Not super enough...
danand82 - wrote on 09/07/08
Iron Man is the first feature to be made entirely by Marvel – a significant gamble which has paid off to the tune of over $350 million worldwide after just two weekends. For a non-sequel from a fledgling company that is very impressive. It also bodes well for Marvel's second project, the reboot of The Incredible Hulk – due in cinemas in June. Comic book films are big money spinners now but the success of a new series is predicated on the entertainment value of the central character – and in this way Hulk and Tony Stark have similar problems. They just aren't super enough...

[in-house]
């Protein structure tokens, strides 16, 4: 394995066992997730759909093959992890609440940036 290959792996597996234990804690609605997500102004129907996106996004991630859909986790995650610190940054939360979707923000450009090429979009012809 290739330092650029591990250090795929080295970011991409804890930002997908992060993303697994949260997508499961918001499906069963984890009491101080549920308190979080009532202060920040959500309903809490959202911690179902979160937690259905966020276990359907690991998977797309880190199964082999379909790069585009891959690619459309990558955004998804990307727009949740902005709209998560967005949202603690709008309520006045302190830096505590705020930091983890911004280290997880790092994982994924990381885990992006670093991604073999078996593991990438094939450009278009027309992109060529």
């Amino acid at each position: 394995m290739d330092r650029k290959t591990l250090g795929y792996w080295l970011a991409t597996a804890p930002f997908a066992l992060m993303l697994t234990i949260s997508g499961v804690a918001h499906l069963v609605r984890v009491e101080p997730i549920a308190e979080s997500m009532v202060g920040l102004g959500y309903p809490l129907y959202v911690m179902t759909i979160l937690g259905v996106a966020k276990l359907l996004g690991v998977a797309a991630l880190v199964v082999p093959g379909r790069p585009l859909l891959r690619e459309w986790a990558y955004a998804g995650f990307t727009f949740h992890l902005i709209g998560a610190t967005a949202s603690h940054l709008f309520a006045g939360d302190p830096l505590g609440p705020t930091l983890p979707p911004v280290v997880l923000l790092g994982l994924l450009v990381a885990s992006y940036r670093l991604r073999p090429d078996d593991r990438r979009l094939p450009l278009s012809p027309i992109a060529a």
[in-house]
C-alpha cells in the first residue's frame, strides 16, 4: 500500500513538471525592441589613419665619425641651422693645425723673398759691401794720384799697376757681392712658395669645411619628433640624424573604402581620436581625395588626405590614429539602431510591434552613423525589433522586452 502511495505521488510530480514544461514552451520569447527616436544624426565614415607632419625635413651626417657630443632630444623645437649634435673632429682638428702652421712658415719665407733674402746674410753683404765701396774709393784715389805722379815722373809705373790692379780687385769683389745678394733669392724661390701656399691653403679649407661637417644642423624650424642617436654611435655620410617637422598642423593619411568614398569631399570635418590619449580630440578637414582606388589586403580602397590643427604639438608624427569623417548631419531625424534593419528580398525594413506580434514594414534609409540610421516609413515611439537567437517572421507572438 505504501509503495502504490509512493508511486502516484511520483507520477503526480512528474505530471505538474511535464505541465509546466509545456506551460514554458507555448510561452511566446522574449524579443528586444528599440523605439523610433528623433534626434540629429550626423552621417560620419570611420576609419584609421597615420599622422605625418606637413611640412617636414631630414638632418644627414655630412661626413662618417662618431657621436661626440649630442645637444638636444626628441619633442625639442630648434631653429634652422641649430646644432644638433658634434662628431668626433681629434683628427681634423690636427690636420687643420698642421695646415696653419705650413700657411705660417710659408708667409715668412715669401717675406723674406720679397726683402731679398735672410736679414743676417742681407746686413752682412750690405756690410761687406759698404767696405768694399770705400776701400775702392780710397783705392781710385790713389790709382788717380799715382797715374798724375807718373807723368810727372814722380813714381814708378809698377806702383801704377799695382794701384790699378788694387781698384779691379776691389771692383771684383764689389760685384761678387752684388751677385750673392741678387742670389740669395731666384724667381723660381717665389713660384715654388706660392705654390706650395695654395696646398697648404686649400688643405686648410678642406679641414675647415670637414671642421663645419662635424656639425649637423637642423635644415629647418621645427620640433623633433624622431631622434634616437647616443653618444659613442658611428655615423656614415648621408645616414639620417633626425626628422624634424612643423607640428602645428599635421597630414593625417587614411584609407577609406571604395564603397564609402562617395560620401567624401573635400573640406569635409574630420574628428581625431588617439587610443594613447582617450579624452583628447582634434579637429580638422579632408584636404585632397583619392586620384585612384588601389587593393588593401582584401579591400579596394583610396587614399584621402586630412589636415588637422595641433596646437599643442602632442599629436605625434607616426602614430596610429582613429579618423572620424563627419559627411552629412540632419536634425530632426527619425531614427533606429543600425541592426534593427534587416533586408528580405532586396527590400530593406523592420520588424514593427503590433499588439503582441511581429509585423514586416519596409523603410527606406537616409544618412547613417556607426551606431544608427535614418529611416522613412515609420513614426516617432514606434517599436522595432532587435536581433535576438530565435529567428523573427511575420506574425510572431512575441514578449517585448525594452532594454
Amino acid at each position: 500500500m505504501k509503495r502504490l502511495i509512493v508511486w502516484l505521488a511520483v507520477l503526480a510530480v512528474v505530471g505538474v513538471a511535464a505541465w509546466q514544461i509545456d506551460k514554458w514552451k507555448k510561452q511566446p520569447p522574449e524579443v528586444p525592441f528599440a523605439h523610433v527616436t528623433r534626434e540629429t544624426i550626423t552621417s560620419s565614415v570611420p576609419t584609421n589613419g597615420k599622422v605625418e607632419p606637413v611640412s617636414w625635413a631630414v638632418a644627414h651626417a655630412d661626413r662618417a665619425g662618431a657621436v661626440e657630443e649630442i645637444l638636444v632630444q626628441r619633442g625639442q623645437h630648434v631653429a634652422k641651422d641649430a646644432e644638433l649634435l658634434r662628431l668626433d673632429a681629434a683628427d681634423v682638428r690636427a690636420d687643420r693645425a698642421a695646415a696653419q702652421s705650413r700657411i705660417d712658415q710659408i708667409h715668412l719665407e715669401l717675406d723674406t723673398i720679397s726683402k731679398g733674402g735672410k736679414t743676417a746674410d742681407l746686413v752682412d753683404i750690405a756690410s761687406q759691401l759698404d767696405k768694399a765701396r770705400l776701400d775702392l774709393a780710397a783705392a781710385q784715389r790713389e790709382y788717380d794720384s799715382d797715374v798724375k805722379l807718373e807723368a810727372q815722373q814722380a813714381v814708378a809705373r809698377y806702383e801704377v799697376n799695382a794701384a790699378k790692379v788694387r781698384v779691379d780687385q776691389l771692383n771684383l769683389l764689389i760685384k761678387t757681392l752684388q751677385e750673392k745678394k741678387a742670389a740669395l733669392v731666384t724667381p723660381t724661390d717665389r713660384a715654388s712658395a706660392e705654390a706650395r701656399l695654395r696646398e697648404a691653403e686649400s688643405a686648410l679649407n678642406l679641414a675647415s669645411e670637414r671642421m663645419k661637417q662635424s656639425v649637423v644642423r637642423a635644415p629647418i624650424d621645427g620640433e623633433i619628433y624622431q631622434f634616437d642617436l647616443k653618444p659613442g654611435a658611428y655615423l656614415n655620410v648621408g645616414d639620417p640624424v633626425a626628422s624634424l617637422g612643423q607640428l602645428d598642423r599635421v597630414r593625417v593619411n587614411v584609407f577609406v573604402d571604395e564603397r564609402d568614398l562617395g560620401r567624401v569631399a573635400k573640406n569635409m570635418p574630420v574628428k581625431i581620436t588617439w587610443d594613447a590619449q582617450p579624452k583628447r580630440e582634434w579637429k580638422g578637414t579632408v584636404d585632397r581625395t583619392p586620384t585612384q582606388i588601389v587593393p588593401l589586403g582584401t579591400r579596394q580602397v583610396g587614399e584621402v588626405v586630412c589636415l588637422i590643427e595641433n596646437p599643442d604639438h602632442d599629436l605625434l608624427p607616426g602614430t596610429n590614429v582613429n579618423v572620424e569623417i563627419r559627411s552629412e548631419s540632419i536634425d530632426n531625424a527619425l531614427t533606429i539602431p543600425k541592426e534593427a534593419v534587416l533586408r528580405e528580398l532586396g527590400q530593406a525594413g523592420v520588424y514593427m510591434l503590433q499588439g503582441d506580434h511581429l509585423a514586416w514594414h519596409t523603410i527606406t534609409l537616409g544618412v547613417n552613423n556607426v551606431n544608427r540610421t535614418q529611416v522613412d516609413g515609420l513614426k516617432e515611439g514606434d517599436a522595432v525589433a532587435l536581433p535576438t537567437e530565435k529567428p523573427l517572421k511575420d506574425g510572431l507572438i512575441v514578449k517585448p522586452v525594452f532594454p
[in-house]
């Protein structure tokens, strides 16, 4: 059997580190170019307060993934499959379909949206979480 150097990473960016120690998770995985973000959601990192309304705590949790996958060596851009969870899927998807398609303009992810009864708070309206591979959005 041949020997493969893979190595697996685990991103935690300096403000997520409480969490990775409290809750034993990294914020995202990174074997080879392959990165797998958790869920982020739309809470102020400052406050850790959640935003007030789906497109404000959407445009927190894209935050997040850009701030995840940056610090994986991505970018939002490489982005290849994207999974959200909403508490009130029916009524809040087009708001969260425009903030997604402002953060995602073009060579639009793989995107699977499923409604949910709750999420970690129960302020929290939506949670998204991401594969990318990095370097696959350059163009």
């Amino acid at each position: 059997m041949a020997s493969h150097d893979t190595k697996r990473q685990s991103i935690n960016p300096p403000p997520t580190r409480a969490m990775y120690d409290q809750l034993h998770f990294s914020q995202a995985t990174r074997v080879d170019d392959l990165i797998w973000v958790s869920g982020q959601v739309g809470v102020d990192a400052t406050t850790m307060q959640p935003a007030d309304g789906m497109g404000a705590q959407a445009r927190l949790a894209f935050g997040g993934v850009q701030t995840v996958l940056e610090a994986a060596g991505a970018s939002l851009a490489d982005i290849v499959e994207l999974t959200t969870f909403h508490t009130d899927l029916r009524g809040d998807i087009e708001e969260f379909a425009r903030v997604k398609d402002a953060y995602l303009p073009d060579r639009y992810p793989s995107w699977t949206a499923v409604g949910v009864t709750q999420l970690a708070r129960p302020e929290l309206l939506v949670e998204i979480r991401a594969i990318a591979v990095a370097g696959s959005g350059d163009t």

Iron Man starts with an unnecessary flashback structure, presumably to ensure some loud action in the first minute or two. Tony Stark (played with now-familiar post-rehab gusto by Robert Downey Jnr.) is the embodiment of the capitalistic, jingoistic American ideal. He has become absurdly rich designing weapons and, more significantly, has no moral qualms whatsoever about the negative effects of his work. Stark is not a nice man. Except he is. This potentially realistic and complex dualistic behaviour is lost in the film's failure to choose sides. This leads us to the first of many problems; what are we, the audience, supposed to think of Tony Stark? He is presented as bright and brilliant; a charming man of the people but also as a womaniser and something of a warlord. This initial confusion is nothing compared to what happens later on. After a brush with death and a subsequent escape (which is accomplished in an ultraviolent fashion) he holds a hippie press conference and vows to stop making weapons for good.